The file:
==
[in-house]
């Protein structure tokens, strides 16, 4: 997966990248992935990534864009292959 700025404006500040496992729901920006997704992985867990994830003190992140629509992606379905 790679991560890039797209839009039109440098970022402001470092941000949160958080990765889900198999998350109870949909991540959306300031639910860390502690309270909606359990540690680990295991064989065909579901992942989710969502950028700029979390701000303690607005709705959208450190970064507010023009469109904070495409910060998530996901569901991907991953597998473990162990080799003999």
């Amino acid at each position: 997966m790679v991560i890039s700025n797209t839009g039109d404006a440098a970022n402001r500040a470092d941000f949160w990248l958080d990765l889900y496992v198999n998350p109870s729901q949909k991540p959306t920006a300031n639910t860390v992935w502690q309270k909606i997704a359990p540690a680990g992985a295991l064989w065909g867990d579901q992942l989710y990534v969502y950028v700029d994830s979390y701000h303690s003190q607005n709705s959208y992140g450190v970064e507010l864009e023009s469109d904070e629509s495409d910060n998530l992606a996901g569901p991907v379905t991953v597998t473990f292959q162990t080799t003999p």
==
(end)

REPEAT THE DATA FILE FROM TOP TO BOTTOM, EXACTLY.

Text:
[in-house]
């Protein structure tokens, strides 16, 4: 997966990248992935990534864009292959 700025404006500040496992729901920006997704992985867990994830003190992140629509992606379905 790679991560890039797209839009039109440098970022402001470092941000949160958080990765889900198999998350109870949909991540959306300031639910860390502690309270909606359990540690680990295991064989065909579901992942989710969502950028700029979390701000303690607005709705959208450190970064507010023009469109904070495409910060998530996901569901991907991953597998473990162990080799003999």
């Amino acid at each position: 997966m790679v991560i890039s700025n797209t839009g039109d404006a440098a970022n402001r500040a470092d941000f949160w990248l958080d990765l889900y496992v198999n998350p109870s729901q949909k991540p959306t920006a300031n639910t860390v992935w502690q309270k909606i997704a359990p540690a680990g992985a295991l064989w065909g867990d579901q992942l989710y990534v969502y950028v700029d994830s979390y701000h303690s003190q607005n709705s959208y992140g450190v970064e507010l864009e023009s469109d904070e629509s495409d910060n998530l992606a996901g569901p991907v379905t991953v597998t473990f292959q162990t080799t003999p």